Chinatown, Rosemary's Baby, The Pianist.  When people discuss Roman Polanski’s work it’s usually those films that come to mind.  However, when I think Polanski, Death And The Maiden is often first and foremost in my head.  The three aforementioned films are great - but for me, Death And The Maiden, is maybe my favorite of them all (which isn’t an easy thing to say given how good Chinatown and Rosemary's Baby are).

Set in an unnamed South American country, Sigourney Weaver's character (Paulina Escobar) is living with her husband (Stuart Wilson), a high profile attorney.  One day, because of a storm, he is forced to get a lift home from a helpful citizen (Ben Kingsley).  However, when Paulina hears the man's voice she thinks he sounds like the doctor who had raped and tortured her under the old fascist regime...

The film is based on the play by co-screenwriter Ariel Dorfman and it has been brought to the screen brilliantly by Polanski. I really like it when a film can go so minimalist on sets - basically staging the whole thing in one house - and make it work.  We are used to that with plays, but with movies the audience seems to expect more because more can be done.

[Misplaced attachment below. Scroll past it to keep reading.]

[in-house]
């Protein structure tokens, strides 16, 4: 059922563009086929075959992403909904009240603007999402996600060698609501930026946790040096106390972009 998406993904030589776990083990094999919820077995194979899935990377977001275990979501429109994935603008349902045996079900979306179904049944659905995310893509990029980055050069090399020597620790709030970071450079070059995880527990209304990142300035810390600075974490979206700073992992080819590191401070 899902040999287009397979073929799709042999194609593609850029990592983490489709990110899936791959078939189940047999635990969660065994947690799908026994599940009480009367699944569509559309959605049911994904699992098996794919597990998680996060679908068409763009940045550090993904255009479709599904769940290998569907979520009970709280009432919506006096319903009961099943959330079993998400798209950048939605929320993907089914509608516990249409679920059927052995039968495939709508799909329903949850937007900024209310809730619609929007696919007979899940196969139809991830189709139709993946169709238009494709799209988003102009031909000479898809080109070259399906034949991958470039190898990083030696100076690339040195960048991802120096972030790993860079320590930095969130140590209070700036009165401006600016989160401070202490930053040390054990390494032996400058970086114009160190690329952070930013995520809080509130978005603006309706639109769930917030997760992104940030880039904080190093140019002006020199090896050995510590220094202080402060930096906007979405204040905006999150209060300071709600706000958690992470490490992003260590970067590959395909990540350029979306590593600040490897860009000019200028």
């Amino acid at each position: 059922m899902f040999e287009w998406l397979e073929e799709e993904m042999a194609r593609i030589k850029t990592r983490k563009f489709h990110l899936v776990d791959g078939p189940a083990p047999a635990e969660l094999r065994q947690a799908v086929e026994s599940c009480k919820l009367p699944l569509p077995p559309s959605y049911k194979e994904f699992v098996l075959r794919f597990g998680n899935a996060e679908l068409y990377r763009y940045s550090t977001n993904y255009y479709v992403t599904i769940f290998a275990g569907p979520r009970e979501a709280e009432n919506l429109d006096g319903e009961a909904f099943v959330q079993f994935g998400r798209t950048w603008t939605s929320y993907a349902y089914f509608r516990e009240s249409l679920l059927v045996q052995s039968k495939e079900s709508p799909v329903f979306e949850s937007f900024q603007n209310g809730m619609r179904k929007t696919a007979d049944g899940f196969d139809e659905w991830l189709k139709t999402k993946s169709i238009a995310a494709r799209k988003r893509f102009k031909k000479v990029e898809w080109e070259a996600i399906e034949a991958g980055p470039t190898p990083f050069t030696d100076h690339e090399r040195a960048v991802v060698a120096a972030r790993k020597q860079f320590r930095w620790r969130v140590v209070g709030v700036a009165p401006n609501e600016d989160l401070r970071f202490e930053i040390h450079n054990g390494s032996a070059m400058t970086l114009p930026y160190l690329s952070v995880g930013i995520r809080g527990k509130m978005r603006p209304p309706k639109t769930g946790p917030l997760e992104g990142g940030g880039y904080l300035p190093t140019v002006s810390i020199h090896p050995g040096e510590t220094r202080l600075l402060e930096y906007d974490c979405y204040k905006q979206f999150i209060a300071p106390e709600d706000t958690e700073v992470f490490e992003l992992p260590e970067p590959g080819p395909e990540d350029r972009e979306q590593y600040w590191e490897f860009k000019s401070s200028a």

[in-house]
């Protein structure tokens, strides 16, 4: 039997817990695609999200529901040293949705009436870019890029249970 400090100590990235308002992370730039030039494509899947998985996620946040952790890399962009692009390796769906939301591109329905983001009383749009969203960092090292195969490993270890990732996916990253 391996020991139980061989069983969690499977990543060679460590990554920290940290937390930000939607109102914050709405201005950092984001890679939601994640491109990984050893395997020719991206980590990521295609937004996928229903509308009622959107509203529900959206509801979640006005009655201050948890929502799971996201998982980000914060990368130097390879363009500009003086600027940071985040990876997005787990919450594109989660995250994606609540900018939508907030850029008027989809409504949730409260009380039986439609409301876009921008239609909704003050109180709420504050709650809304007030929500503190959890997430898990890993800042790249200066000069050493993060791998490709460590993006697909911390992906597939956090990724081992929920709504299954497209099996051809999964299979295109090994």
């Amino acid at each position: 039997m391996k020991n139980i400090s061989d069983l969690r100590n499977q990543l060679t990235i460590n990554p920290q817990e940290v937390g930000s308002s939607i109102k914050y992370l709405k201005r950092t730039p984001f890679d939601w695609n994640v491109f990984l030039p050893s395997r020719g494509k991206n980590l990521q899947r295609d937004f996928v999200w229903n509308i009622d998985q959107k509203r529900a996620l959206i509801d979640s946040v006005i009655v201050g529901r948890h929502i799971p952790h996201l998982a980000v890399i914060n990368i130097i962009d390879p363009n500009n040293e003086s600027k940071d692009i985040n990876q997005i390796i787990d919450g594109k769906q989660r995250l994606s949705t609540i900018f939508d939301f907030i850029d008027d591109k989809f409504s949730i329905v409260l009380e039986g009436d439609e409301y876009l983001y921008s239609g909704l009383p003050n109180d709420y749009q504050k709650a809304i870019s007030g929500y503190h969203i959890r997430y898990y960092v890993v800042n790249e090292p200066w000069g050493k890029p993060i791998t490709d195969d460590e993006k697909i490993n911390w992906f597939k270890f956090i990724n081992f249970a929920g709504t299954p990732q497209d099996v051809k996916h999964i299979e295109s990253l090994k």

However, sometimes less is more, which is especially true here, where 95% of the film takes place in the Escobar's home with mostly just candles for light and the storm outside. And this is all possible because Polanski is working with such a strong script and great performances from all three actors.

The film is intense and claustrophobic as Paulina tries to get the truth out of him and her husband tries to play mediator between her and the law, not sure if she is right about the man, or just traumatized. The film doesn't make it easy for you to decide either.  What you think is true one minute can make you completely unsure the next.  The use of music is also great, as Shubert's Death And The Maiden becomes a supporting player in the film.

Death And The Maiden is definitely one of Polanski's least known movies, but it is without question one of his best.